To Springbok eyes, their next couple of World Cup games are all about taking steps.
Fiji was a significant step forward from Wales in the opening pool D game; near-neighbours Namibia at North Harbour Stadium, should be a romp; Samoa in at the same place next Friday night will represent the last opportunity to polish the defending champions game before a likely colossal quarter-final against Australia.
"There are aspects in our game we still believe we can improve on," assistant coach Gary Gold said yesterday.
"When we measure our performance at the end of the game, we'd like to see we are continuing to grow in those areas."
This is where things tend to get a bit tricky.
How to quantify progress from a game in which South Africa are expected to plunder the lightweight Namibians - perhaps, if they're singing sweetly from the same songsheet, push towards a century.
At this point the expression "processes" came out. This is a word management and players across the sporting spectrum are wont to use. You know what they mean, but it's a word which can deaden the mind.
Gold said points to note out of the 49-3 dusting of Fiji are the need to hold the ball better, be more direct and "look to be able to earn the right to build up enough momentum against the opposition that you can try various different things".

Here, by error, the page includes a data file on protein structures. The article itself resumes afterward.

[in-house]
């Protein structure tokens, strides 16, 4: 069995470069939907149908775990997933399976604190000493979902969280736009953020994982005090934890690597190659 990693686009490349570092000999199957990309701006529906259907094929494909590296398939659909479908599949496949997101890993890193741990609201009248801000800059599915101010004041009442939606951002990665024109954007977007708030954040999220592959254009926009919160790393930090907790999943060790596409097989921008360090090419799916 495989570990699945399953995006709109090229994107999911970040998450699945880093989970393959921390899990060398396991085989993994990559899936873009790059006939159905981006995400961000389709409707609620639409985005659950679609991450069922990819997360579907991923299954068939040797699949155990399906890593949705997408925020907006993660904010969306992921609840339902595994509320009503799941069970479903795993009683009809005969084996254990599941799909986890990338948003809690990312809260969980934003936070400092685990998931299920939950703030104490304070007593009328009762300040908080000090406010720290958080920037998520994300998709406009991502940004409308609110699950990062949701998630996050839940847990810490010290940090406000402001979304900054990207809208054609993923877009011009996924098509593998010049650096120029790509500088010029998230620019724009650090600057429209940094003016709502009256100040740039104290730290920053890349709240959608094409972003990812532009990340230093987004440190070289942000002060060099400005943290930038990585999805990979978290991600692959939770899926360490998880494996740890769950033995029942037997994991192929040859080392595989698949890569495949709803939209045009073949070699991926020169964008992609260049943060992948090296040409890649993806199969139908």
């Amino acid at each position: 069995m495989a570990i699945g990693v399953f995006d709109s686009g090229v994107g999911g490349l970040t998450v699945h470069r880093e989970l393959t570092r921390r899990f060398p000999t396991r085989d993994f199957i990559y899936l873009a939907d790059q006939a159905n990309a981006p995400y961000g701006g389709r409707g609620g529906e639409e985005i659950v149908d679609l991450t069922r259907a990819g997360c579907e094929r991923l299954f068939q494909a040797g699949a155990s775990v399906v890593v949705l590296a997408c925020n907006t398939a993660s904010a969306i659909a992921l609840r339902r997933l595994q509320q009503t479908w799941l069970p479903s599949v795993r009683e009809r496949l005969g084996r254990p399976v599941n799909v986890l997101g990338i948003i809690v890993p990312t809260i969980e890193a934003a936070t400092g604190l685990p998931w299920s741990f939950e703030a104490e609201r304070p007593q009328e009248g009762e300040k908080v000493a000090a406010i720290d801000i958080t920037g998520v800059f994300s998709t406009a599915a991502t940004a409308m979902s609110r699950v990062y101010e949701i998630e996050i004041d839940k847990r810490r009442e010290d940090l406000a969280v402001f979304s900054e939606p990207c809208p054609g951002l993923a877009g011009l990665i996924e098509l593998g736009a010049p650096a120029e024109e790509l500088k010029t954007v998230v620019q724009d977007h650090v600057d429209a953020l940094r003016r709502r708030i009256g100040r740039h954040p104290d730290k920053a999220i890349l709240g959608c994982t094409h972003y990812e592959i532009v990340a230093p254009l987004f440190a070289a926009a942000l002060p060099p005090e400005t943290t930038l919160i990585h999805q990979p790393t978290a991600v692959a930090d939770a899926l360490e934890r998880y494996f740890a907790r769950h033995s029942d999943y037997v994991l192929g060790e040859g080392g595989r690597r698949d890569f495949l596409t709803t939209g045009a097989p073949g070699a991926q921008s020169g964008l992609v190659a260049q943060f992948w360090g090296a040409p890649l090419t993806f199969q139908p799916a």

He acknowledged the significance of this particular game.
Geographically speaking, it has special resonance for players on both teams.
"A lot of the Namibian guys know our guys, probably more intimately than a lot of other people we get to play in international rugby," Gold said.
"Many of them play club or provincial rugby in South Africa. These guys have got a point to prove.
"Many of them are friends with our players. Pride is at stake. Rugby is in their blood as much as it is in ours."
Subtext: no taking liberties will be a key message, and most likely keep pressing the accelerator as the score mounts.
The teams have met once before: a 105-13 win in Cape Town four years ago.
A similar scoreline tonight? You hope not, but it depends how much starch the Namibians muster if things start to go badly pear-shaped.
The Weltwischias, as they're known, have made six changes from the 49-12 loss to Samoa.
Nine of the starting XV played in that Cape Town match. Any trepidation? Halfback Eugene Jantjies hopes not.
"There might be some players with fear but they shouldn't be scared because we've been preparing for the game for four years," he said.
Captain and flanker Jacques Burger is among the more respected loose forwards in English rugby at Saracens club. His nose shows the signs of a player who has done his share of time in the hurly-burly areas of the game.
Pressing claims for big games ahead should figure in players' minds.
But burly loosehead prop Gurthro Steenkamp was at pains to stress the importance of not looking beyond the immediate challenge.
"We haven't even thought about the playoffs," he said.
"Our focus is Namibia. We still have to play Samoa. Then whatever happens from there we'll focus on."
Steenkamp, a veteran of the 2007 campaign, expects Namibia to play out of their skins - Gold said they would likely view it as their cup final - and "it will take a lot of hard work to make sure we get our structures in place.
"It's not just about pitching up and playing a game."